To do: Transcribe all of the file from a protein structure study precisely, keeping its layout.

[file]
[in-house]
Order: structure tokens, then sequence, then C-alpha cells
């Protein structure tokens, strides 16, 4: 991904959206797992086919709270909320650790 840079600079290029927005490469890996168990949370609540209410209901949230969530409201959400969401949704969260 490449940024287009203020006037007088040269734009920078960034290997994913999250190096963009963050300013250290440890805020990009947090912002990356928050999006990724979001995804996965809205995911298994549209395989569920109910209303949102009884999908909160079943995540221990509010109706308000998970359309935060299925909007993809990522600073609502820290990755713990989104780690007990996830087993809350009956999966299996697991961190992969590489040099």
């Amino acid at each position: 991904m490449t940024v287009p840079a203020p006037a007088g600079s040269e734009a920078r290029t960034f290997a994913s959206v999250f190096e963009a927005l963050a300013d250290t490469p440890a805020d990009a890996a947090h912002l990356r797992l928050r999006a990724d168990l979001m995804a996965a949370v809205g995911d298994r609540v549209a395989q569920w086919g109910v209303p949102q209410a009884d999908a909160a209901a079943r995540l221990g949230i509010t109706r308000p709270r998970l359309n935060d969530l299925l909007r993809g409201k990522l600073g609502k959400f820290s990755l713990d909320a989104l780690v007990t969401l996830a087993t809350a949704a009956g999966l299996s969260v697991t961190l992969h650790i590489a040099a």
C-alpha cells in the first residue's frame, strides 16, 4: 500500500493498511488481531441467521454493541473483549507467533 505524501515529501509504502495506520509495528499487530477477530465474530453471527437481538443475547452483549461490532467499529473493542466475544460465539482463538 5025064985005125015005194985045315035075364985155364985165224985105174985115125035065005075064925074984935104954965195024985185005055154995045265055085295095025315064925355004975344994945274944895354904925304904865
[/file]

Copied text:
[in-house]
Order: structure tokens, then sequence, then C-alpha cells
């Protein structure tokens, strides 16, 4: 991904959206797992086919709270909320650790 840079600079290029927005490469890996168990949370609540209410209901949230969530409201959400969401949704969260 490449940024287009203020006037007088040269734009920078960034290997994913999250190096963009963050300013250290440890805020990009947090912002990356928050999006990724979001995804996965809205995911298994549209395989569920109910209303949102009884999908909160079943995540221990509010109706308000998970359309935060299925909007993809990522600073609502820290990755713990989104780690007990996830087993809350009956999966299996697991961190992969590489040099």
């Amino acid at each position: 991904m490449t940024v287009p840079a203020p006037a007088g600079s040269e734009a920078r290029t960034f290997a994913s959206v999250f190096e963009a927005l963050a300013d250290t490469p440890a805020d990009a890996a947090h912002l990356r797992l928050r999006a990724d168990l979001m995804a996965a949370v809205g995911d298994r609540v549209a395989q569920w086919g109910v209303p949102q209410a009884d999908a909160a209901a079943r995540l221990g949230i509010t109706r308000p709270r998970l359309n935060d969530l299925l909007r993809g409201k990522l600073g609502k959400f820290s990755l713990d909320a989104l780690v007990t969401l996830a087993t809350a949704a009956g999966l299996s969260v697991t961190l992969h650790i590489a040099a």
C-alpha cells in the first residue's frame, strides 16, 4: 500500500493498511488481531441467521454493541473483549507467533 505524501515529501509504502495506520509495528499487530477477530465474530453471527437481538443475547452483549461490532467499529473493542466475544460465539482463538 5025064985005125015005194985045315035075364985155364985165224985105174985115125035065005075064925074984935104954965195024985185005055154995045265055085295095025315064925355004975344994945274944895354904925304904865